Google recently made two noteworthy changes to its AdWords trademark policy, easing restrictions both in the U.S. and in 188 other geographies:
In the US: under “certain criteria,” an advertiser can use trademarks in its ad text even if the advertiser doesn’t own that trademark or have explicit approval from the trademark owner to use it.
In 188 geographies (mostly non-European Union): an advertiser can use a trademark owned by another party as a keyword to trigger an ad when searches are conducted on those trademarks. This new policy is consistent with Google’s trademark policy for 4 other countries, including the U.S.
A complete list of the 192 countries in which Google will not investigate the use of trademarks as keywords, but will continue to investigate the use of trademarks in ad text, can be found here.
The U.S. policy change will begin appearing in Google search ads on June 15, 2009. The trademark policy impacting the 188 countries took effect on June 4, 2009.
HOW DO THE POLICIES DIFFER FROM BEFORE?
Previously in the U.S., an advertiser could only purchase a trademark as a “keyword” to trigger an ad, but the advertiser could not use it in the ad text unless the advertiser was, or had permission from, the trademark owner.
Previously in the 188 geographies, if advertisers purchased a trademark they didn’t own as a keyword to trigger an ad, trademark owners could submit a complaint to Google to have it disapproved or disabled. It should be noted that Google did not proactively prevent ads triggered by the trademarks of others in these countries, but instead was willing to review complaints and take appropriate action.
WHAT ARE THE “CERTAIN CRITERIA” IN THE NEW U.S. POLICY?
The certain criteria that must be met are that the advertiser’s website must:
Resell the trademarked goods and services
- Sell components, replacement parts, or compatible products relating to the trademark
- Provide information relating to the trademarked goods or services (without promoting or selling competitive offerings)
At the same time, Google’s U.S. policy does not allow ads that:
Do not lead to a landing page which clearly facilitates the sale of either the trademarked goods and services OR parts or components related to the goods and services corresponding to the trademark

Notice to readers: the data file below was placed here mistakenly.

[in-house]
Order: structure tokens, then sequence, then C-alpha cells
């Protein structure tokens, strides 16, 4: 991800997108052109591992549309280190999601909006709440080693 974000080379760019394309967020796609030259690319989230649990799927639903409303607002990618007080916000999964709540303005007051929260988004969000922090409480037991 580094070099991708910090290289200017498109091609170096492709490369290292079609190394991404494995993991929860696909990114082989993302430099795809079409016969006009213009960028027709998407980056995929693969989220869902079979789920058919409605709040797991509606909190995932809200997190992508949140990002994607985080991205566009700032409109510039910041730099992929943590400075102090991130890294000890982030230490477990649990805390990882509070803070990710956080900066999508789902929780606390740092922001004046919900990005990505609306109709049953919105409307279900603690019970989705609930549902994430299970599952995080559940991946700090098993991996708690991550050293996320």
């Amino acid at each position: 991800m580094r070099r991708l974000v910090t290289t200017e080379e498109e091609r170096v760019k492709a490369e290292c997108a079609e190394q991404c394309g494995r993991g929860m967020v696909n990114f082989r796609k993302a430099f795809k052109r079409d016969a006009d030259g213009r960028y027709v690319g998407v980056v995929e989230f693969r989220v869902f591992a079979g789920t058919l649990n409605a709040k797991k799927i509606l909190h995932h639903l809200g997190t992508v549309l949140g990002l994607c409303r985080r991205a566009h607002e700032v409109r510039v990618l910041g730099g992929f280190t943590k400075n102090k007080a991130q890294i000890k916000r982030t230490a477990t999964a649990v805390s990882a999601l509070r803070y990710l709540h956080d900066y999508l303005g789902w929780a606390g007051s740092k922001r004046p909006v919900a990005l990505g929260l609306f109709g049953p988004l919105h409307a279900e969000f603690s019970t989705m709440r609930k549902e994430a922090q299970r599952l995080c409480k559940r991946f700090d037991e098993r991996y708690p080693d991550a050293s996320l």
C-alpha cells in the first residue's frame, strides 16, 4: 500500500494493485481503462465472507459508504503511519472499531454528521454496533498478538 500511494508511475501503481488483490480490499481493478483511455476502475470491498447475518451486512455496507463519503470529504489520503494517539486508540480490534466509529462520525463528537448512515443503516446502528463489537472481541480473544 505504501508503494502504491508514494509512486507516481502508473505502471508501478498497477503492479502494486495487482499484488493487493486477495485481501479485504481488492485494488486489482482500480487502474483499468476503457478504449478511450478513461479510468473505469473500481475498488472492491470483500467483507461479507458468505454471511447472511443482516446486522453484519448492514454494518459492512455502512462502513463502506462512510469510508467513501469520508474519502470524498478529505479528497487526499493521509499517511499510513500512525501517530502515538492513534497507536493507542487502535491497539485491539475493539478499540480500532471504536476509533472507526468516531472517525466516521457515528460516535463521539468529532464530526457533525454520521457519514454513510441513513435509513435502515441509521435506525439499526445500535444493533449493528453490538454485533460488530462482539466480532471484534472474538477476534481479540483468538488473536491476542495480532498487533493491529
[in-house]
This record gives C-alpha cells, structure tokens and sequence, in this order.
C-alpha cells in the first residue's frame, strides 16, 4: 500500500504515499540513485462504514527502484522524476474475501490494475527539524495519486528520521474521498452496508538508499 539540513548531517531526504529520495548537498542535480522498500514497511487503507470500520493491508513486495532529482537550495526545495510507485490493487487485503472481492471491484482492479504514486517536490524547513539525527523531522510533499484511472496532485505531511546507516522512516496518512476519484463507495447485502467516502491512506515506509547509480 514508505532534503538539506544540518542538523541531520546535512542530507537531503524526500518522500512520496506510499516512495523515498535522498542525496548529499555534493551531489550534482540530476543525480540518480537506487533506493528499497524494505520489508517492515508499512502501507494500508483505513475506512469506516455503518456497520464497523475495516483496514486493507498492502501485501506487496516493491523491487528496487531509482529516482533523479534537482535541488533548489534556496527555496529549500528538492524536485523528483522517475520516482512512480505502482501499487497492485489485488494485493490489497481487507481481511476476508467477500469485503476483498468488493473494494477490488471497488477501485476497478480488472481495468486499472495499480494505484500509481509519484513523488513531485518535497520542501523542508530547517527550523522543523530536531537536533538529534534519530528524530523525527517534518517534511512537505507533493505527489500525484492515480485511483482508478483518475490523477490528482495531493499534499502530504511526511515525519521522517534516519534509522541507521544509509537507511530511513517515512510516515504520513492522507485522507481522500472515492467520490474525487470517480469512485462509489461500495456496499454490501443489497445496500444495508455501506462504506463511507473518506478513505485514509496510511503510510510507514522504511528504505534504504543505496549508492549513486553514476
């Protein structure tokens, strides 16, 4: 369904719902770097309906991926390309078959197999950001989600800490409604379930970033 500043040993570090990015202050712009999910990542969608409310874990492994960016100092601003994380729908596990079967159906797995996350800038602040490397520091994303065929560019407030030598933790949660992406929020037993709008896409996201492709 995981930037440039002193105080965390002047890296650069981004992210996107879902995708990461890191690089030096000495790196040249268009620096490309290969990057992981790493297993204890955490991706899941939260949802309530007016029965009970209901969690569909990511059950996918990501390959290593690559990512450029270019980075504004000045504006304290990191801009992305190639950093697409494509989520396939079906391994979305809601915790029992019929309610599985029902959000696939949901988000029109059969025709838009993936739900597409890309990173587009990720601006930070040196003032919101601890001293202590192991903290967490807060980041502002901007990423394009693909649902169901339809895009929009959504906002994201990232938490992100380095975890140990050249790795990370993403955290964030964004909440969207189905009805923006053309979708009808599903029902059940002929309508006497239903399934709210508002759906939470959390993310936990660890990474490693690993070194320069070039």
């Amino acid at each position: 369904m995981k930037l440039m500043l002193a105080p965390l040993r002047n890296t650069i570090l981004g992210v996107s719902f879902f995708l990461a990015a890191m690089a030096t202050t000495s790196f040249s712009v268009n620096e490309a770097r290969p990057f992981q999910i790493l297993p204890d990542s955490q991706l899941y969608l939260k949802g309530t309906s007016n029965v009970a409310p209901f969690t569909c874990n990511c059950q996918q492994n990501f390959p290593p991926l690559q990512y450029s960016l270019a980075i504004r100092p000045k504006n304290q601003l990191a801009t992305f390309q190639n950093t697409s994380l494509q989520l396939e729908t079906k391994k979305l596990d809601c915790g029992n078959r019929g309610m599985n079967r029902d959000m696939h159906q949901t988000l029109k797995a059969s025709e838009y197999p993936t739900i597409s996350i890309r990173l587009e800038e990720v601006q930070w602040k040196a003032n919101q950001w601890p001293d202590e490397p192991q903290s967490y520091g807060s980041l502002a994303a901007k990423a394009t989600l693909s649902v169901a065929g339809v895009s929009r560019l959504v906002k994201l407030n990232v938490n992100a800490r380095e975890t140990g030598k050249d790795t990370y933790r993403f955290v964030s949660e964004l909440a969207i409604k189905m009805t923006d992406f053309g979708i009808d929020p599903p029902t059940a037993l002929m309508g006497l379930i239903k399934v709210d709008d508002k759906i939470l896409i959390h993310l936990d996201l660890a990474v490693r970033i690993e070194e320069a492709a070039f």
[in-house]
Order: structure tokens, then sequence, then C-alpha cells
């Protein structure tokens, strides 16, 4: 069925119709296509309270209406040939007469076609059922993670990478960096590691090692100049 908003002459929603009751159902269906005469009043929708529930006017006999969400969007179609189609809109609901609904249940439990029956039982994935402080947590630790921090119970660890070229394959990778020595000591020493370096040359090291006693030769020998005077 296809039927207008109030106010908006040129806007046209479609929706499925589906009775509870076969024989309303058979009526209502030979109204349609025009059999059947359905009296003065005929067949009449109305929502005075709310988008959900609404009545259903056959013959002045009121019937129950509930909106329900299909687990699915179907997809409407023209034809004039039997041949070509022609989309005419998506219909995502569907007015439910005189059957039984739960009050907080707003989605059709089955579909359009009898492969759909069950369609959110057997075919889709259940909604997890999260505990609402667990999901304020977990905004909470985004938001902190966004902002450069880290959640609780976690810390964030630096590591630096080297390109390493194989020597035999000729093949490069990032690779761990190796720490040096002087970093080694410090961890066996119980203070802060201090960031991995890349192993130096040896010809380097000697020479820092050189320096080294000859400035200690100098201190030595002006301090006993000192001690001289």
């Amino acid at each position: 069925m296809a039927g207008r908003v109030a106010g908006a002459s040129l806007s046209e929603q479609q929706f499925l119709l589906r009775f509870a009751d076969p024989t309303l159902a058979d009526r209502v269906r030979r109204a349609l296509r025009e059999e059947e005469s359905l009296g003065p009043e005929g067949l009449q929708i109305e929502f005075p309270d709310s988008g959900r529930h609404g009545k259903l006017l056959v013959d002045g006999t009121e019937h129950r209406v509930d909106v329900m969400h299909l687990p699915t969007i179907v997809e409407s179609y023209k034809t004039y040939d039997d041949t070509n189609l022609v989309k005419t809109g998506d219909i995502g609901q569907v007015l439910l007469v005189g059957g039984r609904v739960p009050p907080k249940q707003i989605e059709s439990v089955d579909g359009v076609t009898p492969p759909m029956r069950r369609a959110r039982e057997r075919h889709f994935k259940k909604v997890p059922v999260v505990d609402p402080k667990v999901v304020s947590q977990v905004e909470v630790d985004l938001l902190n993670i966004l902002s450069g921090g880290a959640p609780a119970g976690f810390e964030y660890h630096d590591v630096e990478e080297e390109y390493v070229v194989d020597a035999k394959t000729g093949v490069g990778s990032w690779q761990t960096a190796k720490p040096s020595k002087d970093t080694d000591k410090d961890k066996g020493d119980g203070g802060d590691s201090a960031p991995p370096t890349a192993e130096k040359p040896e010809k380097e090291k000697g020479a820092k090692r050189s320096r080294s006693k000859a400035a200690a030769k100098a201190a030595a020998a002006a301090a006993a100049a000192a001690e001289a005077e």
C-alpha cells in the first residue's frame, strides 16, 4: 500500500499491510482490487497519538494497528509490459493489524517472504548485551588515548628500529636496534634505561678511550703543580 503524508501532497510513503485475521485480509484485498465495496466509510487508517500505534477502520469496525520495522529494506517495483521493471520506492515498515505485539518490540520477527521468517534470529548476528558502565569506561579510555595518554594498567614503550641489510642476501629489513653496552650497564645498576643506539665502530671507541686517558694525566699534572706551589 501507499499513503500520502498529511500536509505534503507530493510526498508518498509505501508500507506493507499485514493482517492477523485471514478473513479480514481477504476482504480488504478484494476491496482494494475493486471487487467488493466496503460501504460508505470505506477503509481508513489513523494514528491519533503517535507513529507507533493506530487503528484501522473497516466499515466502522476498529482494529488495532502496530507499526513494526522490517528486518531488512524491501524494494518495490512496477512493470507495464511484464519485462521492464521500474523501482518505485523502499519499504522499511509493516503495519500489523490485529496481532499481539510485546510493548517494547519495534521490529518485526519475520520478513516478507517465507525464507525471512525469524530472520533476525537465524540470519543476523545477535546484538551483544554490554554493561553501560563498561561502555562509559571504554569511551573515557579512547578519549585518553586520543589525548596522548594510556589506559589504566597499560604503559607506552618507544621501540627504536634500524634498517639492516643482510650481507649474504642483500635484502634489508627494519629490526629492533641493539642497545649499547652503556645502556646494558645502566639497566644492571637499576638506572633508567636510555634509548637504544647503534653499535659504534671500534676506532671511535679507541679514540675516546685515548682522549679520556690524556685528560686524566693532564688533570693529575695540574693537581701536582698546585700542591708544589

- Are competitive or critical about the goods and services corresponding to the trademark
- Do not lead to a landing page which provides substantive information about the trademarked goods and services
- Sell or promote counterfeit goods
WHY THE CHANGES?
Google claims the U.S. policy change will improve ad quality and the user experience. For example, a site that sells several brands of sporting goods would now be able to highlight the actual brands they sell in their ad text, rather than generically referring to the goods.
Google’s other trademark policy change brings most of the world in line with Google’s existing policies to allow keyword buying in 4 other countries: U.S., Canada, United Kingdom and Ireland
HOW DO THESE POLICY CHANGES IMPACT BRAND OWNERS?
Google’s lifting of policy restrictions places more responsibility on brand owners to police whether their trademarks are being infringed upon in Google search ads. Many brand owners fear that the U.S. policy change will support more gray market selling – that is, the selling of authentic product through unauthorized sellers – as the policy now will allow any seller to use the names of the brands it sells in Google ads. If a seller does use the trademark of a brand owner without permission, the brand owner can now only request Google to remediate the ad if the advertisement does not meet the “certain criteria” listed above.
Some brand owners have also expressed concern that the new international policy will create more opportunities for others to inappropriately leverage their brands, as any third party – including competitors – can now use others’ trademarks to trigger ads in these 188 geographies.
WHAT CAN BRAND OWNERS DO?
Google does provide a complaint procedure that allows brand owners to file a trademark complaint. Google will then determine whether the ad(s) are compliant with the trademark policy for that geography and take appropriate action, which may include disapproving or disabling the ad and/or terminating the advertiser. Google has a similar complaint procedure for ads selling or promoting counterfeit goods.
Brand owners can also contact the advertiser directly, such as through a Cease & Desist letter, to remedy a trademark infringement. Google actually recommends on its website that “trademark owners …resolve their disputes directly with the advertiser” as “Google is not a third-party arbiter.”
Given Google is relaxing its trademark policy, it makes it even more imperative that brand owners proactively monitor sponsored links to ensure that third parties are not abusing their trademarks in search ads. While Google is lifting restrictions on who can use trademarks in search ads and how trademarks are used, it does not allow ads that are competitive or critical in nature or that sell or promote counterfeit goods. So, brand owners can – and should – continue to enforce their IP rights on Google search ads.
FOR MORE INFORMATION